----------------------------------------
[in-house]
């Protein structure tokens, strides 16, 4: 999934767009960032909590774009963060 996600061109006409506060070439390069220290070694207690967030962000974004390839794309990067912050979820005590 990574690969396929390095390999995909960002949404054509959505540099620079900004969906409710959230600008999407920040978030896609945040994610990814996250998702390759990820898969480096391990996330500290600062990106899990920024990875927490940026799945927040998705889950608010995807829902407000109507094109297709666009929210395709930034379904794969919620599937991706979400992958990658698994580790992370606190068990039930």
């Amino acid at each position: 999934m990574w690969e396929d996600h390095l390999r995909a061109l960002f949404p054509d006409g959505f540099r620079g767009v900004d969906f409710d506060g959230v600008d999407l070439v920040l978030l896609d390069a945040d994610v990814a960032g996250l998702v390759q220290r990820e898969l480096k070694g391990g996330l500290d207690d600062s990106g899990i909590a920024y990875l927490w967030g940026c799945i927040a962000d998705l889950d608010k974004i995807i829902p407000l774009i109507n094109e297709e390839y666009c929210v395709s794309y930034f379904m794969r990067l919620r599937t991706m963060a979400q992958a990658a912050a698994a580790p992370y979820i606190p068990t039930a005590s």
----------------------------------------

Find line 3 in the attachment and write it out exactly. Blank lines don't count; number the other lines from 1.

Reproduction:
């Amino acid at each position: 999934m990574w690969e396929d996600h390095l390999r995909a061109l960002f949404p054509d006409g959505f540099r620079g767009v900004d969906f409710d506060g959230v600008d999407l070439v920040l978030l896609d390069a945040d994610v990814a960032g996250l998702v390759q220290r990820e898969l480096k070694g391990g996330l500290d207690d600062s990106g899990i909590a920024y990875l927490w967030g940026c799945i927040a962000d998705l889950d608010k974004i995807i829902p407000l774009i109507n094109e297709e390839y666009c929210v395709s794309y930034f379904m794969r990067l919620r599937t991706m963060a979400q992958a990658a912050a698994a580790p992370y979820i606190p068990t039930a005590s």